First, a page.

The Blue Room Theatre
Review: Jan Hallam
It’s a good night at the theatre when you step through the doors with no clue and emerge 65 minutes later with a head buzzing with ideas. To be surprised, delighted and challenged is no mean feat and the team behind this work of creative intrigue achieved all three.
In its parabolic telling, The Inconsequential Lives of Little Fish explores the dark trade of slavery which doggedly defies loud Western outrage and the scrutiny of human rights commissions. In this instance it is the actions of the international seafood industry that press gangs and tortures crews from the poorest countries and villages, then sells the fruit of those men’s ‘labours’ so cheaply to our very own supermarkets and restaurants that the cycle of cruelty and exploitation must continue. The ripple effect of the trade, of course, swirls up women and children and dumps them into their own horrendous poverty traps.
These are heavy ideas, indeed. However, in glorious Brechtian fashion, writer performer Frieda Lee has given voice to the innocent with such guilelessness as to lift the audience up and over the crashing waves of greed and corruption to a beach where hope can survive.
Lee is a playwright to watch. Her road to the theatre appears to have been longer than some. Her own story of working in NGOs in the Asia Pacific and the community legal sector here in Australia has no doubt informed the political current beneath this work. Her unique voice also captured the attention of the Malcolm Robertson Foundation, which recognised her play All His Beloved Children with a prize. She has also been a part of Black Swan State Theatre Company’s emerging writers group under the talented guiding hand of Jeffrey Jay Fowler.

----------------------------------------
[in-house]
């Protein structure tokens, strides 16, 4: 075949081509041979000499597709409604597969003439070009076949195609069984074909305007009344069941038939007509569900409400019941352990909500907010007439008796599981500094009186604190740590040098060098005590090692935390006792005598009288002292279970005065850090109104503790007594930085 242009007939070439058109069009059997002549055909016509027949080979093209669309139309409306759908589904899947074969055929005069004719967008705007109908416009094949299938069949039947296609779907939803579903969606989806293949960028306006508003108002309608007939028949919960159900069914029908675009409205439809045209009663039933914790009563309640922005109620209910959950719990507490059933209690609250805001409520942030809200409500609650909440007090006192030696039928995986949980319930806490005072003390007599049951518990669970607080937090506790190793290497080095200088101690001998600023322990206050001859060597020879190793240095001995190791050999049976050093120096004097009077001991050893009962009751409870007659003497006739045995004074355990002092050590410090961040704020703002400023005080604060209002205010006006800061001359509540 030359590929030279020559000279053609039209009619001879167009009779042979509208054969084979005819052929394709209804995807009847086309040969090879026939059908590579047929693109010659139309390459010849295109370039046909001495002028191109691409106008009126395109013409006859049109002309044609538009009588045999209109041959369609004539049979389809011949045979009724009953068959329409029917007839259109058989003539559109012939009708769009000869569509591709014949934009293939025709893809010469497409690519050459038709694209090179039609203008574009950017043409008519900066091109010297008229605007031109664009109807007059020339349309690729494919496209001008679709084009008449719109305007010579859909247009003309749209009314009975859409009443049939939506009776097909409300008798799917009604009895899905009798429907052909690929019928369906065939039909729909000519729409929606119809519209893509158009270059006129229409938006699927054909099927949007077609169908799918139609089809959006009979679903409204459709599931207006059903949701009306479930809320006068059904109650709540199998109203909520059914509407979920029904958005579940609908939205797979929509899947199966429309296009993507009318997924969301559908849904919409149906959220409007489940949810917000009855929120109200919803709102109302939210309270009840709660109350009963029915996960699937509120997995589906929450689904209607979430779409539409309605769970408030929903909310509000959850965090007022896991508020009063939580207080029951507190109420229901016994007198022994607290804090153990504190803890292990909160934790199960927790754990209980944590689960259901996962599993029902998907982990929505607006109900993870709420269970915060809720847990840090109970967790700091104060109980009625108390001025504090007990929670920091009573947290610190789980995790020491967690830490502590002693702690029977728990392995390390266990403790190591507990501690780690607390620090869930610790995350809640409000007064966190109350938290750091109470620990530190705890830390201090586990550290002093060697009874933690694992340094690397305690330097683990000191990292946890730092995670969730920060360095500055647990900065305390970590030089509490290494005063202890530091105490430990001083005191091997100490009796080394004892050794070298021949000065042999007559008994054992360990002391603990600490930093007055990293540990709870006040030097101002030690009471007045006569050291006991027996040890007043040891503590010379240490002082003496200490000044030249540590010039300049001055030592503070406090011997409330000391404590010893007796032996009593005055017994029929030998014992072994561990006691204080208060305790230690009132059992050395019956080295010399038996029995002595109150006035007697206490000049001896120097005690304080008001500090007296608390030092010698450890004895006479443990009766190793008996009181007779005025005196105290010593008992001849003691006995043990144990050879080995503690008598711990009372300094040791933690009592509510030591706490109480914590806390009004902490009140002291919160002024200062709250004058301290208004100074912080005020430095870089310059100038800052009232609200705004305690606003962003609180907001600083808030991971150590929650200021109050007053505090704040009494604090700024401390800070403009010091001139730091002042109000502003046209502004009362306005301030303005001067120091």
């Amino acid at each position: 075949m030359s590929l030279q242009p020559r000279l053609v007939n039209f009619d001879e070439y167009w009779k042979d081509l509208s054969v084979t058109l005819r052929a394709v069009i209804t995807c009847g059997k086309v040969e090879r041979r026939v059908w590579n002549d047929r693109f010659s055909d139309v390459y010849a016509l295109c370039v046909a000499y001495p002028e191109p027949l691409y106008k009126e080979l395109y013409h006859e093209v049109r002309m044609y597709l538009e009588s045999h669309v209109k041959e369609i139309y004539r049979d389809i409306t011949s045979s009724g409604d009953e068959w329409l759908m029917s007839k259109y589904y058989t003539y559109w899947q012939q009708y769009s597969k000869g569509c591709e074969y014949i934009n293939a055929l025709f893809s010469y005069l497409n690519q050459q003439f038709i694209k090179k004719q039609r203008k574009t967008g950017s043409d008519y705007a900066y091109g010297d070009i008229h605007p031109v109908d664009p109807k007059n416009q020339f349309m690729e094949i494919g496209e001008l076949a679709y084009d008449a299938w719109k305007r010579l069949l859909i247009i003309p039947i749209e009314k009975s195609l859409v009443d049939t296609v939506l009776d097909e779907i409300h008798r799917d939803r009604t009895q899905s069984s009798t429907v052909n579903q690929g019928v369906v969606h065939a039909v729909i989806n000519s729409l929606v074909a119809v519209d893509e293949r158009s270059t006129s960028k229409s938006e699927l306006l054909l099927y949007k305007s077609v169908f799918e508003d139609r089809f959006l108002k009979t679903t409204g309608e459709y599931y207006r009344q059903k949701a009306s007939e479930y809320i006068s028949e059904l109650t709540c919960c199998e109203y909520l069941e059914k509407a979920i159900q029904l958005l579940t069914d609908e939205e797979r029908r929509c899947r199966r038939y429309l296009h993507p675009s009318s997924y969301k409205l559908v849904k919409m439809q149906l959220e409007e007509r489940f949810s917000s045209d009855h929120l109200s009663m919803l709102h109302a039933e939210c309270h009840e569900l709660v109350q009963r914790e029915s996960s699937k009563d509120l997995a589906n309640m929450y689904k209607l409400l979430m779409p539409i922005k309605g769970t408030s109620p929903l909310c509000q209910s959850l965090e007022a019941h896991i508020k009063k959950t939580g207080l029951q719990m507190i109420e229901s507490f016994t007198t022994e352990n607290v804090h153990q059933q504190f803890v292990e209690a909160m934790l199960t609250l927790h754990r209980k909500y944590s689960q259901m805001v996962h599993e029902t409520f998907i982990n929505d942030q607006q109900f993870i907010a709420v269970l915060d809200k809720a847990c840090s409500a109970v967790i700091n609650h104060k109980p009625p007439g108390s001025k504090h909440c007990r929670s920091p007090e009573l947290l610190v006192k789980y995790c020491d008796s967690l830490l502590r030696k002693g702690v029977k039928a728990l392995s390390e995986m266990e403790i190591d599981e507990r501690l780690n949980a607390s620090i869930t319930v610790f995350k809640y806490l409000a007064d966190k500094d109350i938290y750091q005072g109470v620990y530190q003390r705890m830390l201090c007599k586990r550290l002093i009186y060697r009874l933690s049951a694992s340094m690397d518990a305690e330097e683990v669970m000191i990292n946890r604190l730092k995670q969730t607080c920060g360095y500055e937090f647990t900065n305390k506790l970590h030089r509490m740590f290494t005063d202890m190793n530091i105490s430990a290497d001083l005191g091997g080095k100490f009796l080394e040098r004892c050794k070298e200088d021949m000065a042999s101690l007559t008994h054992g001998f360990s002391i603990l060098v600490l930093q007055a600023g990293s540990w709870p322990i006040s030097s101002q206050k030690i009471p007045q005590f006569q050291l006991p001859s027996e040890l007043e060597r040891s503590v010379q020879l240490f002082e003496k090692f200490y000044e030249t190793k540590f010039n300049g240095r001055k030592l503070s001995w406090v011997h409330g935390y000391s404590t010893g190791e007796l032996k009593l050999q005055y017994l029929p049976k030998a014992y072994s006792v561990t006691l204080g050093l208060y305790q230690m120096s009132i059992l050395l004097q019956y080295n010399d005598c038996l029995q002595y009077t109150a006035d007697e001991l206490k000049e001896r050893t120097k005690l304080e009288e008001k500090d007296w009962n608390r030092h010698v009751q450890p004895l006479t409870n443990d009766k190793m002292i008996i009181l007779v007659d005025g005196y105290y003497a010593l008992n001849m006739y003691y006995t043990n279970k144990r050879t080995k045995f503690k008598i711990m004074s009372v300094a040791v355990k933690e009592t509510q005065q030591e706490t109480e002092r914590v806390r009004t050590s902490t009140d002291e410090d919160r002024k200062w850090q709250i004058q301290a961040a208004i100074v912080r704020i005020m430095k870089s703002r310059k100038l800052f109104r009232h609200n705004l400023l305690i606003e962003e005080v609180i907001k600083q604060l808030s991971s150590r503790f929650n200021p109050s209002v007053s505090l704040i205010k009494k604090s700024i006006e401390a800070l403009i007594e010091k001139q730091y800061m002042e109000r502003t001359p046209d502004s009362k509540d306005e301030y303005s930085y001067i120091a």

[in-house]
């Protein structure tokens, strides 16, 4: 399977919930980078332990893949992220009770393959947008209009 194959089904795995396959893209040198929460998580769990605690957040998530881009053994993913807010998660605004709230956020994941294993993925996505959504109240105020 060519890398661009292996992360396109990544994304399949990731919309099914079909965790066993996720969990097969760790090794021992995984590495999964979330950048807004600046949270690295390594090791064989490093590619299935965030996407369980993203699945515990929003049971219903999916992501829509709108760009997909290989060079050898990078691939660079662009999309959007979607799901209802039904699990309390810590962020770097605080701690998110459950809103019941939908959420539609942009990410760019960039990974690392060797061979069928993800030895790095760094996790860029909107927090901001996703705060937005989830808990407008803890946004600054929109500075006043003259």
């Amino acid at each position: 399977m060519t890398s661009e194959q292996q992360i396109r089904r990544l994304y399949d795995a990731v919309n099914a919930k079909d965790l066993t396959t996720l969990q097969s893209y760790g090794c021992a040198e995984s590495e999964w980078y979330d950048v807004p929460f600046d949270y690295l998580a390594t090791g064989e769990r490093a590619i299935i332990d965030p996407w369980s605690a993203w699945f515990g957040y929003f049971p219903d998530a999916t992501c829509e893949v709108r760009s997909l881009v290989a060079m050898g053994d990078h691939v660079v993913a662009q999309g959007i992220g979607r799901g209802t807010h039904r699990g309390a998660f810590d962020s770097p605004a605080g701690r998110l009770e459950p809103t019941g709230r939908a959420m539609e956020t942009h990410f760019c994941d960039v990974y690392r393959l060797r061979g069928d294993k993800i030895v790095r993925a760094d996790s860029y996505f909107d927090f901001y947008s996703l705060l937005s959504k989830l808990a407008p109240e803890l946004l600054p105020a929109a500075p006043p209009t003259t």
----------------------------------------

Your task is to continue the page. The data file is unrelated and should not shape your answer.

With Little Fish, she combines an overarching naïf yet compelling narration, voiced by the eponymous and magical Little Fish, with scenes of gritty, brutal reality as the couple at the centre of the story struggle first to keep their young infant son alive amid their poverty, then to survive as individuals and as a family against the relentless and brutal economics of the developing world.
There are only two actors on stage – Lee as Little Fish and the versatile Sam Hayes, who plays seven roles – from Little Fish’s husband, Fisherman, to her tormentor, Mommy. His puppetry was exquisite to watch. They were singularly impressive and together dramatic, playing beautifully off each other’s energies.
The play was deftly guided by producer Erin Lockyer, while Maeli Cherel and Etain Boscato did a magnificent job of the set and costumes, with Isaac Diamond adding dimension (and crowds) with his sound design and sensitive lighting from Phoebe Pilcher.
While the conclusions of the narrative are, while hopeful, ultimately ambiguous, the impact of witnessing it is not. Once seen, no one can view any Little Fish’s life as inconsequential ever again.
The Inconsequential Lives of Little Fish continues at The Blue Room until 22 September.